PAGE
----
By Matt Dolloff, CBS Boston
BOSTON (CBS) — Peyton Manning’s 20-year-old sexual assault case against former University of Tennessee trainer Dr. Jamie Naughright has long been settled. Peyton served his punishment and apologized to Dr. Naughright years ago for what he termed a “misunderstanding.” For all intents and purposes, by May of 2001 all parties had moved on.
That is what makes the Mannings’ decision to violate a nondisclosure agreement to briefly address the incident in their 2001 co-biography Manning so baffling. The resulting defamation suit only made things more complicated, as the only other eyewitness to the incident, Malcolm Saxon, refuted Peyton’s claims and in 2002 sent a personal letter begging him to come forward and “own up to what you did.”
Did Peyton and his father Archie knowingly publish false information or act in reckless disregard of the facts, with the intention of harming Dr. Naughright’s reputation and credibility? As reported by USA Today in 2003, Judge Harvey Kornstein eventually ruled that a reasonable jury could find “sufficient evidence” for defamation of character – if the case were to go to trial. It never got to that point.
Saxon, who was cited as the real “victim” of Peyton’s supposed “mooning,” refuted Peyton’s version of the story in a sworn affidavit. Peyton then revealed in his own deposition that Saxon sent him a personal letter in 2002, which the Mannings produced. Malcolm’s pleas carry the tone of one wronged individual seeking mercy for another:
Saxon says in the letter that he “stuck to the truth, and I lost my [redshirt] eligibility for it,” implying that Dr. Naughright was not the only victim in the Mannings’ alleged acts of defamation. It seems as though the school and/or the Mannings “punished” Saxon for refusing to corroborate their claims of a harmless “mooning.” Whatever the reason for Saxon’s loss of redshirt eligibility, the timing is curious at best.
Saxon had witnessed the difficulties Naughright faced in the wake of the book’s release and subsequent dismissal from her job at Florida Southern College at the end of 2001. He also witnessed an apparent lack of compassion from the Mannings that severely damaged the career of a “great trainer” who was simply “seeing if [Peyton] had a stress fracture.” Certain passages (ex. “Maybe it was a mistake, maybe not.”) insinuate that the incident may really have been an accident, a prank gone wrong, but one that went too far and ended up making no dents in Peyton’s reputation while battering that of Dr. Naughright. Whatever happened, Saxon’s letter strongly implies that Peyton’s version of the story was not entirely honest or accurate.
Saxon has long moved on in the 20 years since the incident. He respectfully declined CBS Boston’s request for comment.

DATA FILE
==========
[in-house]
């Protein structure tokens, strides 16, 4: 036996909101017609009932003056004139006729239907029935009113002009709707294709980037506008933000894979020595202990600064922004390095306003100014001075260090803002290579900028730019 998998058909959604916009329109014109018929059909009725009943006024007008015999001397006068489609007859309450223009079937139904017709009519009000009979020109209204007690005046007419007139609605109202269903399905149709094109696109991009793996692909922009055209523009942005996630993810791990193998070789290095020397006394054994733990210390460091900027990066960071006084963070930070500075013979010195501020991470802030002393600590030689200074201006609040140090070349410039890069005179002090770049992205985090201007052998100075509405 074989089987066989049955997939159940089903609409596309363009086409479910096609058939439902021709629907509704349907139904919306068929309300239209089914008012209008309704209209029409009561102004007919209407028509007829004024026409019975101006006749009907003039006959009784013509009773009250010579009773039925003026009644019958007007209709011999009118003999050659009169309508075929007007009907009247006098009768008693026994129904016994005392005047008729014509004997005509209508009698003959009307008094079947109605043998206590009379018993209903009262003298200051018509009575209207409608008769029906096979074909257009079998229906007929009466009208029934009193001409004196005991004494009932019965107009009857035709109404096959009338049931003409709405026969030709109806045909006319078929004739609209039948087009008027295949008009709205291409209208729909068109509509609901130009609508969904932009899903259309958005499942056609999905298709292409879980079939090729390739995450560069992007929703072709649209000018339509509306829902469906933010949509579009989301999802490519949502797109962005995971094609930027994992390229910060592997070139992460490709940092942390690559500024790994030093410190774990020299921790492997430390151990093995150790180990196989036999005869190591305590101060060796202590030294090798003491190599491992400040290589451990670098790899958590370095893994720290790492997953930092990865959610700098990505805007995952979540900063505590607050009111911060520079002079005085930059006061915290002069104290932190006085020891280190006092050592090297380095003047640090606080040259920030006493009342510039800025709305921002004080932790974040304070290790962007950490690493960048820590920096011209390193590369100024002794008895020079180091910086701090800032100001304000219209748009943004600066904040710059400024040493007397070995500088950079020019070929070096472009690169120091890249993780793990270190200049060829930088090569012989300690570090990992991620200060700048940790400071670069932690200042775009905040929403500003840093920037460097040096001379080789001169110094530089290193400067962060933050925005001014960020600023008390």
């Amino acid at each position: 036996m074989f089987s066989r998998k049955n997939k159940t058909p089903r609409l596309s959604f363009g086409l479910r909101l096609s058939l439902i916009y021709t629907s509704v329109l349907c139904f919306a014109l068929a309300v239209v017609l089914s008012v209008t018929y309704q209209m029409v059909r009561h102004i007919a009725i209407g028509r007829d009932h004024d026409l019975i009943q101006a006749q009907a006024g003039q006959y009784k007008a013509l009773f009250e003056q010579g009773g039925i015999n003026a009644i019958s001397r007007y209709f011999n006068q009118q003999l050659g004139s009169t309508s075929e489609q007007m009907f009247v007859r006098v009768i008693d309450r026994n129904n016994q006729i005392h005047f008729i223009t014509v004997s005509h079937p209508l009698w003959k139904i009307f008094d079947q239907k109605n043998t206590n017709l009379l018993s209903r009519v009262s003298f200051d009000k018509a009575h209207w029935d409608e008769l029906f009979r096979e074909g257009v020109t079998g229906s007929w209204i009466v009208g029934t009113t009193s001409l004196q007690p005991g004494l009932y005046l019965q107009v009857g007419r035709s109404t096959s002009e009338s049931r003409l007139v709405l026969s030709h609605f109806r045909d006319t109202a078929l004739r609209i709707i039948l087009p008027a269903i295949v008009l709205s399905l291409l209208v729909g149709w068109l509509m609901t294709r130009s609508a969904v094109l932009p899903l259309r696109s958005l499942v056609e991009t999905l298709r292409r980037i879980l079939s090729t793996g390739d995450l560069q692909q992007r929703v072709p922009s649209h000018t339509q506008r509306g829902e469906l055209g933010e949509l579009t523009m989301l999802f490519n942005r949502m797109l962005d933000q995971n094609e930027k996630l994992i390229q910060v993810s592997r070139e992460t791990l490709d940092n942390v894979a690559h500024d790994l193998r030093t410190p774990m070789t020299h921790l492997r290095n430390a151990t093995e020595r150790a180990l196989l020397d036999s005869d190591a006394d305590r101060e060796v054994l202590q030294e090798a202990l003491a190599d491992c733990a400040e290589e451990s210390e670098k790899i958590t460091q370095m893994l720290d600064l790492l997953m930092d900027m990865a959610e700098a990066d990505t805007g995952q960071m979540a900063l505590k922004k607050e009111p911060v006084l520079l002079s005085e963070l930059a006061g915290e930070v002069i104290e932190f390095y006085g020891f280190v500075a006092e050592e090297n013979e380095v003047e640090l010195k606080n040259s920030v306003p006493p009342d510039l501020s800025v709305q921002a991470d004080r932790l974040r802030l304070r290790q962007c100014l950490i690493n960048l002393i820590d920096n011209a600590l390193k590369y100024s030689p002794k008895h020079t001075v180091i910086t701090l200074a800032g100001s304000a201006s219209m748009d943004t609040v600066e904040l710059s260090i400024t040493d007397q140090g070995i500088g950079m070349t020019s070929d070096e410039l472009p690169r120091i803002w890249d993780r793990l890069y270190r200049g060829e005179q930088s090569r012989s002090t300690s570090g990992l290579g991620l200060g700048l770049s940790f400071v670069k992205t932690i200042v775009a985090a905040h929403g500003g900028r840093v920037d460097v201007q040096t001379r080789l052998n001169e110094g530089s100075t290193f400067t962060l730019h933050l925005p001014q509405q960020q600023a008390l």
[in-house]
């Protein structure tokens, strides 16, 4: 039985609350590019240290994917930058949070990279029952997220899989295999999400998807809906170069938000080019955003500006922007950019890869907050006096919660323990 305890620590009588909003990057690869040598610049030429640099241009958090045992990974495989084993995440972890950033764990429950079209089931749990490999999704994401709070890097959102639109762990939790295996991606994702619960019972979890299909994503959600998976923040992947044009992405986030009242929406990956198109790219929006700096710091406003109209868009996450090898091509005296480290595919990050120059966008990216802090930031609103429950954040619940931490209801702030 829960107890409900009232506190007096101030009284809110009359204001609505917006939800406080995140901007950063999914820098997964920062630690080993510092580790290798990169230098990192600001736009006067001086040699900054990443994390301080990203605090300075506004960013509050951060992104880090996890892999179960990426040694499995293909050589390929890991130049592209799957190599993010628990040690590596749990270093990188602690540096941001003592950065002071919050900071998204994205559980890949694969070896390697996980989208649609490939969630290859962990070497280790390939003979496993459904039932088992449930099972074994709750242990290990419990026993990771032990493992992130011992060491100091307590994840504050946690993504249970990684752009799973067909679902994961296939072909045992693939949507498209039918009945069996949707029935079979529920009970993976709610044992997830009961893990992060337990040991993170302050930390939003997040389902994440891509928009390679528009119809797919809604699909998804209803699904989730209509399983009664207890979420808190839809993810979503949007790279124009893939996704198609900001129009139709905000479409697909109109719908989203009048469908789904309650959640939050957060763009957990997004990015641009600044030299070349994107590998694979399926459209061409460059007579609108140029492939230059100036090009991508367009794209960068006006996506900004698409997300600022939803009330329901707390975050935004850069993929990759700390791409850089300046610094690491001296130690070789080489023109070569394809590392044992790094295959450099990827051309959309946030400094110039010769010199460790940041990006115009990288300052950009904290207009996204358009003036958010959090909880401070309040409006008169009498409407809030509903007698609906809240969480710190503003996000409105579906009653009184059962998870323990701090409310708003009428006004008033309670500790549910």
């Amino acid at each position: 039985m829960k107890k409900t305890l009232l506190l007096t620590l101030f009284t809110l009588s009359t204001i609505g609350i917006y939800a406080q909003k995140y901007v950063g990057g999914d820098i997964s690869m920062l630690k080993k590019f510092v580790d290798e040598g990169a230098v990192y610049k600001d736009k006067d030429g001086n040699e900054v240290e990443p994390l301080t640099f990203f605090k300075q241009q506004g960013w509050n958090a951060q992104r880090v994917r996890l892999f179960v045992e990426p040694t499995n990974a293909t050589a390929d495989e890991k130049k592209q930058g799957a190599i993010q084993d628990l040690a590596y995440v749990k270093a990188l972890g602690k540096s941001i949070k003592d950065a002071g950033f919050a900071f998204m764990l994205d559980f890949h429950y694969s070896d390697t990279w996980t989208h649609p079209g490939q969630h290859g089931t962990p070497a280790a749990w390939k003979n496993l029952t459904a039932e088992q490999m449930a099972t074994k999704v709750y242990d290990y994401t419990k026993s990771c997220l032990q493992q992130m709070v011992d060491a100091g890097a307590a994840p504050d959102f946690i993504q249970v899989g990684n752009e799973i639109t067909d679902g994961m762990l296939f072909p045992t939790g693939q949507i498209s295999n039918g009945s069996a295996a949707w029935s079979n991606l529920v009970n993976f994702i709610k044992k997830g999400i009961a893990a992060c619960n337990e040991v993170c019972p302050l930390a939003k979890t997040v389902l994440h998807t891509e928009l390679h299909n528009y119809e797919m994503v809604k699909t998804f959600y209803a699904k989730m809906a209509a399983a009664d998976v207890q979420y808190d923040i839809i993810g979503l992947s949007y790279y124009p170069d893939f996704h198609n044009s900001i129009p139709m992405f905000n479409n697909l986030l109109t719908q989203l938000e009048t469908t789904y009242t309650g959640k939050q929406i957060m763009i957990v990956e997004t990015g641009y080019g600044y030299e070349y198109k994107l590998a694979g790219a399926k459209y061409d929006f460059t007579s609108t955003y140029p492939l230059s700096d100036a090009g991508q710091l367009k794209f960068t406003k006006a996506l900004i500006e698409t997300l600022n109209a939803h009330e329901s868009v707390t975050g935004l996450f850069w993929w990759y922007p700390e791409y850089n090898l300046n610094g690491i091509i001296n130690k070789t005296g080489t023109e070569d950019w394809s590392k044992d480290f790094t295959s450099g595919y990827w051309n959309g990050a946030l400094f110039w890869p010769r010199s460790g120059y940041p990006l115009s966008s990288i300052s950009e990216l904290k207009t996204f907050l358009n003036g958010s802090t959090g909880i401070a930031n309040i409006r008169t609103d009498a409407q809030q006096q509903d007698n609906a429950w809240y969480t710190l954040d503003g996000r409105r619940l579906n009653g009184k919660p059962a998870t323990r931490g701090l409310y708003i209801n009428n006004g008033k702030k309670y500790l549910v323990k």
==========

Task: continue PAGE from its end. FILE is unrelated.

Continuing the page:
Manning’s behavior that night in 1996, based on either side of the story, was crude and inappropriate (Peyton’s words) at best, and a repulsive criminal act at worst. But even if the incident was just a foolhardy mistake by an immature 19-year-old kid, Saxon’s letter paints the story as something Peyton could have told honestly and preserved his image. Instead, Peyton went out of his way years later to reinforce his “mooning” claims, and regardless of whether it was intentional or done with reckless disregard to the truth, his reputational protection came at the expense of a successful and respected trainer’s career.
Not only did Peyton never answer Saxon’s pleas for mercy, he said he never even read the letter. Regardless of innocence or guilt, in either case, the Mannings’ apparent disregard for Dr. Naughright’s career and livelihood was more disturbing than whatever Peyton did on that night in 1996. It was not enough for the Mannings to formulate their own version of the story and publicize it, they felt the need to paint Dr. Naughright as someone with a “vulgar mouth,” as if she got what was coming to her or as a female trainer had no place in a male-dominated locker room.
It’s becoming more and more apparent that the Mannings’ alleged cover-up is worse than the alleged crime. Like Saxon said in his letter, Peyton probably could have admitted the truth and still kept his all-important (to the Mannings) image and reputation intact. Revered public figures like the Mannings tend to inherently receive that kind of forgiveness and admiration for their honesty. A private figure like Dr. Naughright may have no such luxury.
Maybe Dr. Naughright had a vulgar mouth, maybe she didn’t. Maybe Peyton’s “mooning” was a harmless prank, maybe it wasn’t. But of all the fierce, fervent rhetoric peppered throughout the reams of legal documents from both sides, the Saxon personal letter to Peyton speaks the loudest of them all.
Matt Dolloff is a writer for CBSBostonSports.com. His opinions do not necessarily reflect that of CBS or 98.5 The Sports Hub. Follow him on Twitter @mattdolloff and email him at firstname.lastname@example.org.